by James Hoskins
An editorial by Matt R. Ealist
It seems like every time we turn around a scientist is pointing out the genetic similarities between humans and chimps – our closest evolutionary ancestors. For some of us, this constant preaching can grow old. Why is it that scientists feel it necessary to continually remind us that we are not made in the image of God, but in the image of an ape? I propose that they are doing it for our own good. The belief of human exceptionalism is a sin of the worst kind. Most evil and atrocity in the world can be traced back to this belief. The “Fall of Man” was not when humans denied God and became selfish, as the Christians say. It is exactly the opposite. The Fall occurred when humans began believing in a God and started denying their selfish genes. When scientists remind us that we are 98% ape, they are graciously attempting to save us from our sin and restore us to an apish virtue. We should be grateful. However, I believe the reason that many of us have become deaf to the Darwinist gospel is because we are disillusioned. When we hear scientists tell us that we are apes and that morals are an accidental by-product of nature, but then they turn around and talk of human “inalienable rights,” as if there is some objective moral law, we immediately recognize the hypocrisy. Therefore, I think that we owe some praise to scientists who have the courage and integrity to act with an apish virtue before they preach it to others. Although instances of this type of high character are rare, the academic community has recently witnessed just such an example.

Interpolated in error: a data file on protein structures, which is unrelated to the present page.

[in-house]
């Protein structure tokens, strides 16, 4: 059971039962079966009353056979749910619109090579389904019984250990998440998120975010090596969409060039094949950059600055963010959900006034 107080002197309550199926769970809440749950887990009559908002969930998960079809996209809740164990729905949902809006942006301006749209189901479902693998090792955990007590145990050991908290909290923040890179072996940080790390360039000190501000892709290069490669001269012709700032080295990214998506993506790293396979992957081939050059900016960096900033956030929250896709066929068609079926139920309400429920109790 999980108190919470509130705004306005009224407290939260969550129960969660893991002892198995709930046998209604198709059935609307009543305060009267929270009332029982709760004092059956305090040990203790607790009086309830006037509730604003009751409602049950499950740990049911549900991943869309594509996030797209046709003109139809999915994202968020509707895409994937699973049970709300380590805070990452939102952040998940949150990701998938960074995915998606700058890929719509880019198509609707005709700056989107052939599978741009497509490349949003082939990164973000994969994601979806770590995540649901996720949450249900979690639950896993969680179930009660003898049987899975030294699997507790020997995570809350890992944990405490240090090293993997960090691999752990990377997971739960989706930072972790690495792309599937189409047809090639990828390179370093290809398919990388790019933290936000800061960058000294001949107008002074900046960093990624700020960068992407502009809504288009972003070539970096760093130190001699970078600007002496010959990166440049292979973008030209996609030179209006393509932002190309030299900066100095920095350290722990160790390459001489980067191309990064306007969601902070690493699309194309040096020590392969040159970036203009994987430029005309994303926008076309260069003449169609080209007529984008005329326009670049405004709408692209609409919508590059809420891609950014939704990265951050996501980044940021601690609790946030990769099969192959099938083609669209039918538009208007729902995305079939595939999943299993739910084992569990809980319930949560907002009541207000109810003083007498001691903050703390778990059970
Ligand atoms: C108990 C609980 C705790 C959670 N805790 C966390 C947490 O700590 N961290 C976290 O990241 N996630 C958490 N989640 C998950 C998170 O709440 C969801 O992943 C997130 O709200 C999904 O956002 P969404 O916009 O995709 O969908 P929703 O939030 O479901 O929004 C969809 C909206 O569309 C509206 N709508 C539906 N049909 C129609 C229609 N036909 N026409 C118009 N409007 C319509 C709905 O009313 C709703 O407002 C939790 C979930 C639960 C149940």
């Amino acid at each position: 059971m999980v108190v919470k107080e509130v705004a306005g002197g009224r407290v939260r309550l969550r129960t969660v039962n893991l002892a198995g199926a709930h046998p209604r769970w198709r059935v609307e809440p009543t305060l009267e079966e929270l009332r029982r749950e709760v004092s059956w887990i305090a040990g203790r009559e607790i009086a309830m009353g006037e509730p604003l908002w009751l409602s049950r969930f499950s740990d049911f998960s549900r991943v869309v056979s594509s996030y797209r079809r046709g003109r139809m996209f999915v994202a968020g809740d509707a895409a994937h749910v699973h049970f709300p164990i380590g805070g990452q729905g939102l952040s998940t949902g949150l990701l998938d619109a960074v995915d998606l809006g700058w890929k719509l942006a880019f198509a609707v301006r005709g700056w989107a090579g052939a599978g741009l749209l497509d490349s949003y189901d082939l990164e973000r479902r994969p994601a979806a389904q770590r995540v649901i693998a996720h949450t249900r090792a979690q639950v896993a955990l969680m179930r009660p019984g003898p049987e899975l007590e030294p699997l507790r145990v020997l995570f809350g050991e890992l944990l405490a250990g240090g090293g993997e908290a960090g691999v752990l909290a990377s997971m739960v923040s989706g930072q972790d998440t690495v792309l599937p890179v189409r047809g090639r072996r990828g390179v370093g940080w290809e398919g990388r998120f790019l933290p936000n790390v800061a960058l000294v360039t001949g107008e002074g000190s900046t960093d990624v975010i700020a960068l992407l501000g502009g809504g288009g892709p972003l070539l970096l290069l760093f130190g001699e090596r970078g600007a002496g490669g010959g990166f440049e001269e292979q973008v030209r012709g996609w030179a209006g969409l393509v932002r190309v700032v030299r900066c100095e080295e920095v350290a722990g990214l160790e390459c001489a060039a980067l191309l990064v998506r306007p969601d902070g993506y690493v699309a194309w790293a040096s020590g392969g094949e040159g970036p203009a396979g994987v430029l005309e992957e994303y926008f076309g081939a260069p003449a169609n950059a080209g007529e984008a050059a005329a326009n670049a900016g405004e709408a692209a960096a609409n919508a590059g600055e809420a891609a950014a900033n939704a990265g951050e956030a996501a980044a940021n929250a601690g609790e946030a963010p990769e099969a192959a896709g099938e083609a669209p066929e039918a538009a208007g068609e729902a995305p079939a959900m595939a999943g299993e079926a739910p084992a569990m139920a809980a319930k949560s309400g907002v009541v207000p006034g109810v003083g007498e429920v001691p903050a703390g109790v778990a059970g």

Professors in the Astronomy, Physics, and Religious Studies departments at Iowa State University have come under scrutiny for conspiring to unfairly deny tenure to Guillermo Gonzalez (a heretic and advocate for Intelligent Design) and then lying about their reasons. While some simple minded people will criticize the behavior of these professors, I say it is commendable. They are acting consistently with the beliefs they espouse. If it is true that our closest relatives are chimps, then we should not be surprised when some of us exhibit chimp-like behavior. Nor should we apologize for it. Chimps are known to be aggressive, unfair, brutish little bullies at times. The professors’ behavior is strikingly similar. The behavior exhibited by these professors merely corroborates their own hypothesis that they are 98% ape. And while there are some Darwinists who would take that as an insult, the more enlightened ones (the true believers) should take it as a compliment. Why should they feel insulted by someone merely agreeing with a hypothesis that they proudly and boldly profess?
Some of you may be thinking, “What about the bonobo? They are our ancestors too and they are kind, sweet, and fair. Shouldn’t we harness our inner bonobo and shun our inner chimp? Isn’t the bonobo just as much a part of us as the chimpanzee?” Well, no. Our DNA is not as close to a bonobo as it is to a chimp. Furthermore, why should we prefer bonobo behavior over chimp behavior? They are both the products of purposeless processes of nature. To say that one is any better than the other is to imply an objective standard of some sort, which is rubbish.
I know that a lot of this may sound unpleasant. But I am simply stating the facts of Darwinism and applying them consistently. Not all Darwinists have the courage to admit these things, much less the stomach to act upon them. It seems our heroes at ISU have both. Their example stands as a symbol of Darwinian truth for all the world to see. Students can look to this inspirational story and glean from it an important lesson: It may take a real man to admit he is merely a sophisticated chimp, but it takes a real ape to act like one.